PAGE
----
Terror in Space – Galaxy of Terror

Galaxy of Terror is currently available on instant Netflix and Amazon Prime.

One Line Review: Incomprehensible mess + bizarre rape scene = a world of no

Galaxy of TerrorGalaxy of Terror (1981) – Rated R

Dispatched to a distant world to rescue the crew of the spacecraft Remus, astronauts aboard the starship Quest instead find their comrades gruesomely slaughtered and themselves on a journey into mortal terror.

The first thing I have to mention is the rape scene. Normally (and in this case) a rape scene is an automatic knockout for me. In Galaxy, a giant worm rips off Dameia’s (Taaffe O’Connell) clothing, covers her in slime, and rapes her.

Erin Moran starred as Alluma in this at the height of her Happy Days/Joanie Loves Chachi fame. Oddly she seems to have mostly retired after Happy Days went off the air. She is not bad but doesn’t really have the strength to hold this together.

Moran is joined by Edward Albert as Cabren. Albert is the son of Eddie Albert and would star as Mr. Collins in innumerable Power Rangers shows. Ray Walston, My Favorite Martian, plays Kore. Corman regular Sid Haig and a pre-Freddy Krueger Robert Englund also put in appearances.

I think the major problem with Galaxy of Terror (besides the rape sequence) is the writing. William Stout wrote the outline and Marc Siegler and director Bruce D. Clark wrote the script. Much of the script appears to have been written on the set. Every crazy idea that they could come up with seemed to have received a green light.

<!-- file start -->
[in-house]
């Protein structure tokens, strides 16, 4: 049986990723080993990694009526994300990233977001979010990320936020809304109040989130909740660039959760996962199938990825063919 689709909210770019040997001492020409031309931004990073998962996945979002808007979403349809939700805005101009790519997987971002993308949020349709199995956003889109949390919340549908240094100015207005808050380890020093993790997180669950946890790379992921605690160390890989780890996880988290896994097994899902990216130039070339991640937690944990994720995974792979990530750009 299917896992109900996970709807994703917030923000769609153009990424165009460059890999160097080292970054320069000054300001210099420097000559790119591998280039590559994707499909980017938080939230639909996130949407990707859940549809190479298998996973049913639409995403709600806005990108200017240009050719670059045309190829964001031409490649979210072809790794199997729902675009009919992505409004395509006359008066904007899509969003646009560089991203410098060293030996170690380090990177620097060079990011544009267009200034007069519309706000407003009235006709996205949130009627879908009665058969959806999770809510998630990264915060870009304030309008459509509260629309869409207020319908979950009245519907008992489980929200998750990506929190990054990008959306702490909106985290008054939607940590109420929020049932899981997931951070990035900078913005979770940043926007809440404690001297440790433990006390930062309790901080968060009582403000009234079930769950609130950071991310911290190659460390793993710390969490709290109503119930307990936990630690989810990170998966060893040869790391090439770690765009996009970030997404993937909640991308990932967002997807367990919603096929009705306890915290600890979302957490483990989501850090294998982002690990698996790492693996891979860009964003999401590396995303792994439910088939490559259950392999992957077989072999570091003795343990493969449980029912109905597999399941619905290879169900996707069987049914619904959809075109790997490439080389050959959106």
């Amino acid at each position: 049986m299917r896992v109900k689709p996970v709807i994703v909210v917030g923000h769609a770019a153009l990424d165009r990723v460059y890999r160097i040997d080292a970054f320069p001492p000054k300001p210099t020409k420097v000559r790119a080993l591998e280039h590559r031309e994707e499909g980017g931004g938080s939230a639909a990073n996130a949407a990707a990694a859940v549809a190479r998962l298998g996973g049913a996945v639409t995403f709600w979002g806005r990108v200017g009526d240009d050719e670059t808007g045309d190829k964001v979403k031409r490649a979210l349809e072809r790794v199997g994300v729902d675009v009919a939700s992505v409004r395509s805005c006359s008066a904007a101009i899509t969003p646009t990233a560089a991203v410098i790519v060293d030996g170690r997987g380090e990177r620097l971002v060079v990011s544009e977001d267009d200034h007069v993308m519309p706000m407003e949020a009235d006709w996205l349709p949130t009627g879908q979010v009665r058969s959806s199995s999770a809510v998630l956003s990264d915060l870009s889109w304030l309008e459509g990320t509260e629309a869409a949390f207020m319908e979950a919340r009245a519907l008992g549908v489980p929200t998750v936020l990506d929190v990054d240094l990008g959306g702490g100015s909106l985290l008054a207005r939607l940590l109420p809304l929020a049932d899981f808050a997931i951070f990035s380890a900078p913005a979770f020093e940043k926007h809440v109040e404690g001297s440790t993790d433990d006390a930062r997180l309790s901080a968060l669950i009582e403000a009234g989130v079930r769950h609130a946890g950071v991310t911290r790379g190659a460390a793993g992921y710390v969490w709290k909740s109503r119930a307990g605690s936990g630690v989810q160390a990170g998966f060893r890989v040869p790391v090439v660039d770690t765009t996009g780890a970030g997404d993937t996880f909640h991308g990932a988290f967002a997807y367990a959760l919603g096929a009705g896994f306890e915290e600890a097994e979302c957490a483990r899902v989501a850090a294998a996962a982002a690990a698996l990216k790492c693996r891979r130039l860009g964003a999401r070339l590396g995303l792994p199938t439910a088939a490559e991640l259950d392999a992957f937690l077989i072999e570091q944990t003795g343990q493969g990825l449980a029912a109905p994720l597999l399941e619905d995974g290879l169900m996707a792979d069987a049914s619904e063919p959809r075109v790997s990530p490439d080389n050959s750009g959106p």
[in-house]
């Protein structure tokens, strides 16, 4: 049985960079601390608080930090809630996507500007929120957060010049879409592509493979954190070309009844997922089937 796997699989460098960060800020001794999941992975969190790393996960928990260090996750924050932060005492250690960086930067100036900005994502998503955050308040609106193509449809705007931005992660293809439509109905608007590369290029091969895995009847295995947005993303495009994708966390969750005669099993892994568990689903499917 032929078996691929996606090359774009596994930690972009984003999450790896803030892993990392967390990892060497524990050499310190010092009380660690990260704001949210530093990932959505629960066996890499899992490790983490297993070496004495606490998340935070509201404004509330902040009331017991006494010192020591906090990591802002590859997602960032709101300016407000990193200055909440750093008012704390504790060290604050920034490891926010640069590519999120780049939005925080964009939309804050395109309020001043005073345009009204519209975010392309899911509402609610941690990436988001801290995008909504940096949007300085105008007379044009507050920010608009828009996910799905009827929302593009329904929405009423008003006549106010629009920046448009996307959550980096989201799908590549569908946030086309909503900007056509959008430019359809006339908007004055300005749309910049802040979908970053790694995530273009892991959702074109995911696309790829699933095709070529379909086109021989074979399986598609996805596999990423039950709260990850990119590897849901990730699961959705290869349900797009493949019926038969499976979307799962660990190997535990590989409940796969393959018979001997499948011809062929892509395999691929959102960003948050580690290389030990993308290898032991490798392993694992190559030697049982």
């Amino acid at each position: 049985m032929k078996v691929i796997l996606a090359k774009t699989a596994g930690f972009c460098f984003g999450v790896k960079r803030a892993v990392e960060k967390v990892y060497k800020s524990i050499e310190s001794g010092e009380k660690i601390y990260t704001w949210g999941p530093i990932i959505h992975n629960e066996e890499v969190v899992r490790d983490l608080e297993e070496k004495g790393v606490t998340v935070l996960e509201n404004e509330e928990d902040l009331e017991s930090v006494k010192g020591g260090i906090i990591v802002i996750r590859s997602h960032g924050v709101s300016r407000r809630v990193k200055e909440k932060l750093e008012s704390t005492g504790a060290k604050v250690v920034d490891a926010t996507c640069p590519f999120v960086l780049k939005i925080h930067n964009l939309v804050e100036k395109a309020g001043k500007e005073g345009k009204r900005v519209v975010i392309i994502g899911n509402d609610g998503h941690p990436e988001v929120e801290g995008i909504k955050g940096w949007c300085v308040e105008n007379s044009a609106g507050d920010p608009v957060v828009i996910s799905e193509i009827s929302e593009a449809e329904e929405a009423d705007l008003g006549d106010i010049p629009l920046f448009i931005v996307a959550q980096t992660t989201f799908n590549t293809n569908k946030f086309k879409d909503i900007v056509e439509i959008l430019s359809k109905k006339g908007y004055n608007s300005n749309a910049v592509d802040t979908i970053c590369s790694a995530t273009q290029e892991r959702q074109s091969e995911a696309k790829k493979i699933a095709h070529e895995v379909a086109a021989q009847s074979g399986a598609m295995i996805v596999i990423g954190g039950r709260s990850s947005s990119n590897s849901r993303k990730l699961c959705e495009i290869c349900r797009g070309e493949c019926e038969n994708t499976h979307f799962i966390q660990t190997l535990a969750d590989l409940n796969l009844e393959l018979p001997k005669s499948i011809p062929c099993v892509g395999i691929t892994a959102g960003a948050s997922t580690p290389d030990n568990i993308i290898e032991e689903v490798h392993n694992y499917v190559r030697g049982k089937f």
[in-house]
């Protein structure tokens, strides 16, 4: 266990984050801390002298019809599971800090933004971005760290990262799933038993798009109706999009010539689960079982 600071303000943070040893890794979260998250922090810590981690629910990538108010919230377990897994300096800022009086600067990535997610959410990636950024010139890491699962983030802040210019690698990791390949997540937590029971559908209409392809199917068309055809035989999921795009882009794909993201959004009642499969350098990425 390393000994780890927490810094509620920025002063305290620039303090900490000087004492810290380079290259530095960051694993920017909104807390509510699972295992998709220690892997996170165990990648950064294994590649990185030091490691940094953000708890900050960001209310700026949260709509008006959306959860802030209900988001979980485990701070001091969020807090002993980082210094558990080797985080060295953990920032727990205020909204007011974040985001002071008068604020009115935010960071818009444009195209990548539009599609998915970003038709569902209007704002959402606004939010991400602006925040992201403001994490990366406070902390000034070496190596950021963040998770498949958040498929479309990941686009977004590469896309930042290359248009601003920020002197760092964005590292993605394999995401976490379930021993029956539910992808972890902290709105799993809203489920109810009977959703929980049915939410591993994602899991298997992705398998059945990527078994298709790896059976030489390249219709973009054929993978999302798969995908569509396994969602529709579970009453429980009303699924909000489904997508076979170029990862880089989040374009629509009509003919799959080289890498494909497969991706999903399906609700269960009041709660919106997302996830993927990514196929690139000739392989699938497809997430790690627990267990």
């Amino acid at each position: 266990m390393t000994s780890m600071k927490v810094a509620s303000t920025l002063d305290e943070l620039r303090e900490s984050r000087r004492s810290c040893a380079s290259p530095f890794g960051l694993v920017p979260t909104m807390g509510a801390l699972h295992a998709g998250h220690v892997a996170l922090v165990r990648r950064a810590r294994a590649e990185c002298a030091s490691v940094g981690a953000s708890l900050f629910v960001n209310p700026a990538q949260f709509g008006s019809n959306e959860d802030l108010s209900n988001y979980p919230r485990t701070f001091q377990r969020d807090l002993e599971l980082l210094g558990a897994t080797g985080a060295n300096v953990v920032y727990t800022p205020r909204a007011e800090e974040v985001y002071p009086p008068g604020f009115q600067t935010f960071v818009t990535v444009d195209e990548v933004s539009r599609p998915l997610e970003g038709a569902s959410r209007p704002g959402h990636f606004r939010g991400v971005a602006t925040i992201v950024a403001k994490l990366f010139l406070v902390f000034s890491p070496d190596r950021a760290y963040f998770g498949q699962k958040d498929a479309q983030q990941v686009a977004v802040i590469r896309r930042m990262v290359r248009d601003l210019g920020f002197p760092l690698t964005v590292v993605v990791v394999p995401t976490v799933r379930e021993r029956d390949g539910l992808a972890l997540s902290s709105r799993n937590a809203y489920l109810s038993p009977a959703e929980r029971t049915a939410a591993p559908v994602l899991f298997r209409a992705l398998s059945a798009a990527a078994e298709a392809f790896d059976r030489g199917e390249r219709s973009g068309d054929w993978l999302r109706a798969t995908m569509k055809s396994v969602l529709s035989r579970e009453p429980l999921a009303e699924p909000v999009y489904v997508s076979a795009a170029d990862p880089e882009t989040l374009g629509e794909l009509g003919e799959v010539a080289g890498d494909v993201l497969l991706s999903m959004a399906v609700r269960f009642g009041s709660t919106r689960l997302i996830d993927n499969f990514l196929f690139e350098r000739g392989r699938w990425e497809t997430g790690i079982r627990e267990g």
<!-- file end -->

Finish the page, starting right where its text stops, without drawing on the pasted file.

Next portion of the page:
The script was so bad that reportedly Sid Haig refused to use the dialog. He preferred instead to communicate mostly through grunts and gestures. I believe the only line his character, Quuhod, utters is, “I live and die by the crystals.”

Galaxy of Terror is only notable for launching a few careers.

People Watch: Zalman King appears here as Baelon. While his acting career was undistinguished (Galaxy of Terror was a highlight), Zalman would go on to some fame/notoriety as a director/writer/producer/creator of the softcore series The Red Shoe Diaries.

People Watch 2: One of the production designers on this was none other than uber-director James Cameron. Future actor Bill Paxton was the set dresser.

Inkubus

Inkubus is currently available on instant Netflix.

One Line Review: Se7en + Storm of the Century + Assault on Precinct 13 = Stinkubus.

Inkubus (2011) – Rated R for horror violence/gore, some language and sexuality.

“A group of cops stuck on the night shift find themselves thrust into a world of supernatural brutality when a man claiming to be a demon named Inkubus wanders into the precinct house, holding a bloody severed head and looking to settle an old score.”

“I like the inverted k. It separates me from all the other Inkubi. They’re such rabble.”